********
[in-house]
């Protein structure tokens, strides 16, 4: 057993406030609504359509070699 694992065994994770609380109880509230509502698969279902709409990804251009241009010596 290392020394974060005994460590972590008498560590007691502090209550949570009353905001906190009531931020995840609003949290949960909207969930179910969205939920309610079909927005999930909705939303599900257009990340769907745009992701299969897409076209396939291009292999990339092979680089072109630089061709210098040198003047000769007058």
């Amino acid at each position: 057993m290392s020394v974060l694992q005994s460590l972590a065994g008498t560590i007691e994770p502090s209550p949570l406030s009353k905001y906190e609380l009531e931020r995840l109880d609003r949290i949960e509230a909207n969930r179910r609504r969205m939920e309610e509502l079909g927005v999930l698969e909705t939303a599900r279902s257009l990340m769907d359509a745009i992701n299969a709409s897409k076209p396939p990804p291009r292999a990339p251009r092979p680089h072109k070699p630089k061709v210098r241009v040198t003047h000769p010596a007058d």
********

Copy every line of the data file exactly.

[in-house]
């Protein structure tokens, strides 16, 4: 057993406030609504359509070699 694992065994994770609380109880509230509502698969279902709409990804251009241009010596 290392020394974060005994460590972590008498560590007691502090209550949570009353905001906190009531931020995840609003949290949960909207969930179910969205939920309610079909927005999930909705939303599900257009990340769907745009992701299969897409076209396939291009292999990339092979680089072109630089061709210098040198003047000769007058």
């Amino acid at each position: 057993m290392s020394v974060l694992q005994s460590l972590a065994g008498t560590i007691e994770p502090s209550p949570l406030s009353k905001y906190e609380l009531e931020r995840l109880d609003r949290i949960e509230a909207n969930r179910r609504r969205m939920e309610e509502l079909g927005v999930l698969e909705t939303a599900r279902s257009l990340m769907d359509a745009i992701n299969a709409s897409k076209p396939p990804p291009r292999a990339p251009r092979p680089h072109k070699p630089k061709v210098r241009v040198t003047h000769p010596a007058d």